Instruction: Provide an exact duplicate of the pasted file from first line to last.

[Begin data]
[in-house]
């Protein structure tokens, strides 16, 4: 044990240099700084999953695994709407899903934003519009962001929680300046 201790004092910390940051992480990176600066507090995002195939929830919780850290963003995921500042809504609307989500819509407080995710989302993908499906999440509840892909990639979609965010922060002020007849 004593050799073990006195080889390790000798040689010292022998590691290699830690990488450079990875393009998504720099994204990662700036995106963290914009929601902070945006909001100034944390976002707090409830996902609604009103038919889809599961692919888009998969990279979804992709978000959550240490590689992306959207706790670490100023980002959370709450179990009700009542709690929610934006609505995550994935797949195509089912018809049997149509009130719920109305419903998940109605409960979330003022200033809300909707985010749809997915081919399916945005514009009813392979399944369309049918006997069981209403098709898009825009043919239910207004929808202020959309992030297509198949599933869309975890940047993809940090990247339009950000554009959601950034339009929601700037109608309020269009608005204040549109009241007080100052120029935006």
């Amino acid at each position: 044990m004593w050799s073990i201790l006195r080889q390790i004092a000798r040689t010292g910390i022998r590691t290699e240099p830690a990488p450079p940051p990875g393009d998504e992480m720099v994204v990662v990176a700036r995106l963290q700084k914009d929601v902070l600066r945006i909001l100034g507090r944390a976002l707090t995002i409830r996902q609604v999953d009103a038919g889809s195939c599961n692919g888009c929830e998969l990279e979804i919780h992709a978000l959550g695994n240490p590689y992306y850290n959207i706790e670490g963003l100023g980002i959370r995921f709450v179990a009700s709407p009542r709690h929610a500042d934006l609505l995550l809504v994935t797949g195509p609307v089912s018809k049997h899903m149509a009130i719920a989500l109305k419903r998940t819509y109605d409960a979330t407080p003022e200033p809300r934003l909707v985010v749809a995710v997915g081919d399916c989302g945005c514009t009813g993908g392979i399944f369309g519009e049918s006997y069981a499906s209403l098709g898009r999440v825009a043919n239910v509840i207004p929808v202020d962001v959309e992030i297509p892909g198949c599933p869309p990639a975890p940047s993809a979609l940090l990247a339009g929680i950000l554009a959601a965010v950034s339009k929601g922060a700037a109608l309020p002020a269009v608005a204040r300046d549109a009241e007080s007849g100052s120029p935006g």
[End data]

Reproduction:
[in-house]
């Protein structure tokens, strides 16, 4: 044990240099700084999953695994709407899903934003519009962001929680300046 201790004092910390940051992480990176600066507090995002195939929830919780850290963003995921500042809504609307989500819509407080995710989302993908499906999440509840892909990639979609965010922060002020007849 004593050799073990006195080889390790000798040689010292022998590691290699830690990488450079990875393009998504720099994204990662700036995106963290914009929601902070945006909001100034944390976002707090409830996902609604009103038919889809599961692919888009998969990279979804992709978000959550240490590689992306959207706790670490100023980002959370709450179990009700009542709690929610934006609505995550994935797949195509089912018809049997149509009130719920109305419903998940109605409960979330003022200033809300909707985010749809997915081919399916945005514009009813392979399944369309049918006997069981209403098709898009825009043919239910207004929808202020959309992030297509198949599933869309975890940047993809940090990247339009950000554009959601950034339009929601700037109608309020269009608005204040549109009241007080100052120029935006």
């Amino acid at each position: 044990m004593w050799s073990i201790l006195r080889q390790i004092a000798r040689t010292g910390i022998r590691t290699e240099p830690a990488p450079p940051p990875g393009d998504e992480m720099v994204v990662v990176a700036r995106l963290q700084k914009d929601v902070l600066r945006i909001l100034g507090r944390a976002l707090t995002i409830r996902q609604v999953d009103a038919g889809s195939c599961n692919g888009c929830e998969l990279e979804i919780h992709a978000l959550g695994n240490p590689y992306y850290n959207i706790e670490g963003l100023g980002i959370r995921f709450v179990a009700s709407p009542r709690h929610a500042d934006l609505l995550l809504v994935t797949g195509p609307v089912s018809k049997h899903m149509a009130i719920a989500l109305k419903r998940t819509y109605d409960a979330t407080p003022e200033p809300r934003l909707v985010v749809a995710v997915g081919d399916c989302g945005c514009t009813g993908g392979i399944f369309g519009e049918s006997y069981a499906s209403l098709g898009r999440v825009a043919n239910v509840i207004p929808v202020d962001v959309e992030i297509p892909g198949c599933p869309p990639a975890p940047s993809a979609l940090l990247a339009g929680i950000l554009a959601a965010v950034s339009k929601g922060a700037a109608l309020p002020a269009v608005a204040r300046d549109a009241e007080s007849g100052s120029p935006g």